In an Yle survey many Finnish universities and higher education institutions have criticised what they see as needless bureaucracy associated with Finnish immigration policy.
They say it's hard to boost the number of foreign students coming applying for permits if potential students have to wait months for permission to stay in the country.
Yle interviewed representatives from 18 universities of applied sciences and 8 universities and found that the clear majority would like to see more fluid and speedy residence permit processing in Finland. Only 3 of the 26 felt the current system functioned well.
Higher education has been touted as having the potential to be a moneyspinner for Finland as tuition fees of up to 18,000 euros per academic year have been required since 2016 for students originating from outside the European Union, the European Economic Area and Switzerland.
Schools say the weakest link in the chain are Finland's embassies and consulates, as a lack of resources makes it difficult for applicants to university programs to identify themselves to the Finnish mission authorities. Biometric identification is now a prerequisite for the residence permit application process to start.
Decisions from the Finnish Immigration Service (Migri) sometimes take months, causing some new students to miss the start of classes.
Universities report losing potential students
"The long processing period for student residence permits is unreasonable for people who are making decisions about continued studies and their future work path. Because of this, Finland is losing higher education students who have already been accepted in other countries," says Kati Heikkinen, director of international studies at the Häme University of Applied Sciences.
The result shows a consensus among the schools that something must be done quickly to improve the situation.
"The processing times of residence permits need fine-tuning. They have to be shortened so students have a genuine chance to start their studies at the same time as their colleagues, so they can integrate into the student community," says student services chair Eija Zitting of Aalto University.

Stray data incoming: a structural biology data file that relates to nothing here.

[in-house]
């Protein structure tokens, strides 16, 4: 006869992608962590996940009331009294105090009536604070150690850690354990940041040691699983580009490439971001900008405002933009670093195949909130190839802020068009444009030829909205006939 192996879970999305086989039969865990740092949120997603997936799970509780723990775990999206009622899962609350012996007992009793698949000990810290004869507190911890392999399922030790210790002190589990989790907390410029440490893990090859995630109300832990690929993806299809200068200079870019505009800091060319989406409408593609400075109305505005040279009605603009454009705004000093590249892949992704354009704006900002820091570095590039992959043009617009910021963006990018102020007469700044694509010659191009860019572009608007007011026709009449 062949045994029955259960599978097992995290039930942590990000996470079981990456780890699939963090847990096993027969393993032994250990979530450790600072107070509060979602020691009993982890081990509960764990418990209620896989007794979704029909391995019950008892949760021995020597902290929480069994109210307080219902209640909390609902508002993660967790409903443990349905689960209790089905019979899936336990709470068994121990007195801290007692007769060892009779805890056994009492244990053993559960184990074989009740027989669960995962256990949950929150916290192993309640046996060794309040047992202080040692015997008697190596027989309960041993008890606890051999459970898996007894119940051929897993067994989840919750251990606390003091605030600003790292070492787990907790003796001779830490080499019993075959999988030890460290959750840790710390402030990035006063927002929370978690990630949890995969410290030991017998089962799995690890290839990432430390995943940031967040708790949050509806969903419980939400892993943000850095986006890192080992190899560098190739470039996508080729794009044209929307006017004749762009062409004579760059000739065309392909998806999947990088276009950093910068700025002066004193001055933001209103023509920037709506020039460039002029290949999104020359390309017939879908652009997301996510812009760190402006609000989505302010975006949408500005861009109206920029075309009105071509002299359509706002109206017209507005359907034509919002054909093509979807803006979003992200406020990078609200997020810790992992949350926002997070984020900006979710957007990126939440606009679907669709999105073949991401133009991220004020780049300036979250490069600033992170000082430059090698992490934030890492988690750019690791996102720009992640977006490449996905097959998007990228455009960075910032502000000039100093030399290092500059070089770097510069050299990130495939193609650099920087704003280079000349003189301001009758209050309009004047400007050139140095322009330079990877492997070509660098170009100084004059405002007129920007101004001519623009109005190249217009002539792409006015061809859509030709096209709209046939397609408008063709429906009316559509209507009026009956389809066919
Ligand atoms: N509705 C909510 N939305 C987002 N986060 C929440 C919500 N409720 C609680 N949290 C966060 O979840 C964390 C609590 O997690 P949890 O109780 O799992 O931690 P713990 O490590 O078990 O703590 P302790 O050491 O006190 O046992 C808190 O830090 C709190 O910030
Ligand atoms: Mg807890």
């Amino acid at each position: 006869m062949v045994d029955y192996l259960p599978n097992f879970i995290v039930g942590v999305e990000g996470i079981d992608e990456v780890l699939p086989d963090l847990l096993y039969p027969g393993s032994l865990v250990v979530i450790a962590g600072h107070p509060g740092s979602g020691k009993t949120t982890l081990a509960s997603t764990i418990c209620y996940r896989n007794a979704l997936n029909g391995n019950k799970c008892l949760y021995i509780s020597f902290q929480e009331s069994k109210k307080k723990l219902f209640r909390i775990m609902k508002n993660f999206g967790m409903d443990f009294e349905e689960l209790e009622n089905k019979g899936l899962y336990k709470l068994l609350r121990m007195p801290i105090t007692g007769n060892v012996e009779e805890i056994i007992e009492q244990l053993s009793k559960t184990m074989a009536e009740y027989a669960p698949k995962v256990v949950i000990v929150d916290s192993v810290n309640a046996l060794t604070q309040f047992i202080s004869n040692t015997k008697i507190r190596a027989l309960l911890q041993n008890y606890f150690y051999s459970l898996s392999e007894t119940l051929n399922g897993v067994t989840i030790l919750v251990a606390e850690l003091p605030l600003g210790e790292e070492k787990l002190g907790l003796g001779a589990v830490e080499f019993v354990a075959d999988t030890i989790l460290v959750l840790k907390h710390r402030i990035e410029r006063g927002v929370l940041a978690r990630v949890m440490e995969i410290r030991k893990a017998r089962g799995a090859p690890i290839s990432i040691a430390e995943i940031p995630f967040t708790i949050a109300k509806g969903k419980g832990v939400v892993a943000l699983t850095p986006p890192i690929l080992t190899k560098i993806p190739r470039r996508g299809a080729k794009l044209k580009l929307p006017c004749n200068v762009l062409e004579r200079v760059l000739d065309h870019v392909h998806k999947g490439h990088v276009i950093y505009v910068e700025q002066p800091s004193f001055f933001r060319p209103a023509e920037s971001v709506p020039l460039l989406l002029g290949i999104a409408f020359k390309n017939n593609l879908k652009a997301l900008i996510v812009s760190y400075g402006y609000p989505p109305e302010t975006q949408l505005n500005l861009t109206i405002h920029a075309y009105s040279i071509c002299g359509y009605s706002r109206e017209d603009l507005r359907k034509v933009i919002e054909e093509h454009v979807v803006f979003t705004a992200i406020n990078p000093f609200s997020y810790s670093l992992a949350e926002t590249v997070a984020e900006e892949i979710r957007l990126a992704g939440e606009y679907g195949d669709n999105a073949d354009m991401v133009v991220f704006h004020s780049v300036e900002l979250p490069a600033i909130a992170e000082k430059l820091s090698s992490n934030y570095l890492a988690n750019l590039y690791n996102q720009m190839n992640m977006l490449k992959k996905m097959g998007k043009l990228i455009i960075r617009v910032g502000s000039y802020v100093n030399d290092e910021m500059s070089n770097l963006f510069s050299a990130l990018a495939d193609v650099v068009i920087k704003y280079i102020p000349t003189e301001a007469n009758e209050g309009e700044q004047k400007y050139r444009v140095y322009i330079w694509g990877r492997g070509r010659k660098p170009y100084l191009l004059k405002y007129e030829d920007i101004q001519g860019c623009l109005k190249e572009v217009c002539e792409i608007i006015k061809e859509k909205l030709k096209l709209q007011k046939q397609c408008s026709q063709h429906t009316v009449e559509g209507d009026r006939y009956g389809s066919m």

Migri: Supplemental material makes process longer
In 2018, Migri processed 5,200 residence permits associated with a study place, close to 90 percent of which received positive decisions.
Finland's immigration authorities at Migri say they try to process student residence permit applications within 30 days. In practice, the process tends to take considerably more time.
Tiina Suominen, head of Migri's immigration unit, says this is because, in addition to proof that a study place has been granted, the applicant has to show that they have enough money in their own bank account (560 euros monthly) to pay for their living expenses in Finland. They must also be prepared to show proof about the source of this money, if required. This means that when applying for a two-year stay in Finland, for example, accepted students have to have 13,440 euros at their disposal.
Suominen says that many applications are not filled out properly, which also creates extra work and delays. She also points her finger at the universities for some of the timing problems.
"One big problem is that we aren't given any kind of warning that certain groups are coming and they need to start their studies at a certain time. We are generally informed just a few weeks ahead of time and then we have very little time to get things done," she says.
She says that if universities in Finland want foreign students to start in the autumn, then they should encourage them to start their residence permit process as early as May. Some higher education institutions in the country, however, don't finalise their are admissions decisions until July and August.